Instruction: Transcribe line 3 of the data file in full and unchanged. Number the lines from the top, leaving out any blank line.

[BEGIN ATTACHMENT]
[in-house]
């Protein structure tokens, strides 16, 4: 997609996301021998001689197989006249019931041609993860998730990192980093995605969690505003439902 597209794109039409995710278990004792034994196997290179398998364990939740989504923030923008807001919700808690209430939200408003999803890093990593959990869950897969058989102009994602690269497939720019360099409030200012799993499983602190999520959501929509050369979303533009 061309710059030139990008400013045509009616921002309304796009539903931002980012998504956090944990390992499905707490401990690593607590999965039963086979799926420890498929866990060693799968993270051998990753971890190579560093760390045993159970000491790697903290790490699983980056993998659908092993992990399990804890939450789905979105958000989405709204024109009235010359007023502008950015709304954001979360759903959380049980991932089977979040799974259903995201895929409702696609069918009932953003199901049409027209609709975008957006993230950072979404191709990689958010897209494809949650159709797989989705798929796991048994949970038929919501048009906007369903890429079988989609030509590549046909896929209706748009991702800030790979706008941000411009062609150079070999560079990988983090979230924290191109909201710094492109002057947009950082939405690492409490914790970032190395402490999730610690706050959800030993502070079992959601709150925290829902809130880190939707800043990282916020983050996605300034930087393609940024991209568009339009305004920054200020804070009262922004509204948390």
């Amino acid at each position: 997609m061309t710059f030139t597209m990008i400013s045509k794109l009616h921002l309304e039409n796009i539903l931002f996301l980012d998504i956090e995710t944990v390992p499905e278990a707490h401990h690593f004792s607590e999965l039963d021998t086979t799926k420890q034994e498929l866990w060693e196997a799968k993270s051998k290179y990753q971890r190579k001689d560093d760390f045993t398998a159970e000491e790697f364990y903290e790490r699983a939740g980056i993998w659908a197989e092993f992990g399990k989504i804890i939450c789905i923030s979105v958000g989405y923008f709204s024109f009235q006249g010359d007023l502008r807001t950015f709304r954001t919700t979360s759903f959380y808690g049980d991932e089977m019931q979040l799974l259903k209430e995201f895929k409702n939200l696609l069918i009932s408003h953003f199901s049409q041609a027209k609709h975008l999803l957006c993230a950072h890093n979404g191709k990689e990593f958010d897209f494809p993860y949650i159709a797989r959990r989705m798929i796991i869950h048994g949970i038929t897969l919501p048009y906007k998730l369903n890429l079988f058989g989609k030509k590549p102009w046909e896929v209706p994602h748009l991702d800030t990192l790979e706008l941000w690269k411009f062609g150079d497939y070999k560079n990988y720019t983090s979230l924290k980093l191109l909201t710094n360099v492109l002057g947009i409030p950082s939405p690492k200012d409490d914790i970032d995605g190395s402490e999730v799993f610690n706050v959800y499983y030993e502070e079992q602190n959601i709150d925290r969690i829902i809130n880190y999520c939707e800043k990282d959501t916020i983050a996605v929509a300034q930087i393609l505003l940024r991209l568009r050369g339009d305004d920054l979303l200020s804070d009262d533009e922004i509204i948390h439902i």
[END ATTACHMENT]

């Amino acid at each position: 997609m061309t710059f030139t597209m990008i400013s045509k794109l009616h921002l309304e039409n796009i539903l931002f996301l980012d998504i956090e995710t944990v390992p499905e278990a707490h401990h690593f004792s607590e999965l039963d021998t086979t799926k420890q034994e498929l866990w060693e196997a799968k993270s051998k290179y990753q971890r190579k001689d560093d760390f045993t398998a159970e000491e790697f364990y903290e790490r699983a939740g980056i993998w659908a197989e092993f992990g399990k989504i804890i939450c789905i923030s979105v958000g989405y923008f709204s024109f009235q006249g010359d007023l502008r807001t950015f709304r954001t919700t979360s759903f959380y808690g049980d991932e089977m019931q979040l799974l259903k209430e995201f895929k409702n939200l696609l069918i009932s408003h953003f199901s049409q041609a027209k609709h975008l999803l957006c993230a950072h890093n979404g191709k990689e990593f958010d897209f494809p993860y949650i159709a797989r959990r989705m798929i796991i869950h048994g949970i038929t897969l919501p048009y906007k998730l369903n890429l079988f058989g989609k030509k590549p102009w046909e896929v209706p994602h748009l991702d800030t990192l790979e706008l941000w690269k411009f062609g150079d497939y070999k560079n990988y720019t983090s979230l924290k980093l191109l909201t710094n360099v492109l002057g947009i409030p950082s939405p690492k200012d409490d914790i970032d995605g190395s402490e999730v799993f610690n706050v959800y499983y030993e502070e079992q602190n959601i709150d925290r969690i829902i809130n880190y999520c939707e800043k990282d959501t916020i983050a996605v929509a300034q930087i393609l505003l940024r991209l568009r050369g339009d305004d920054l979303l200020s804070d009262d533009e922004i509204i948390h439902i």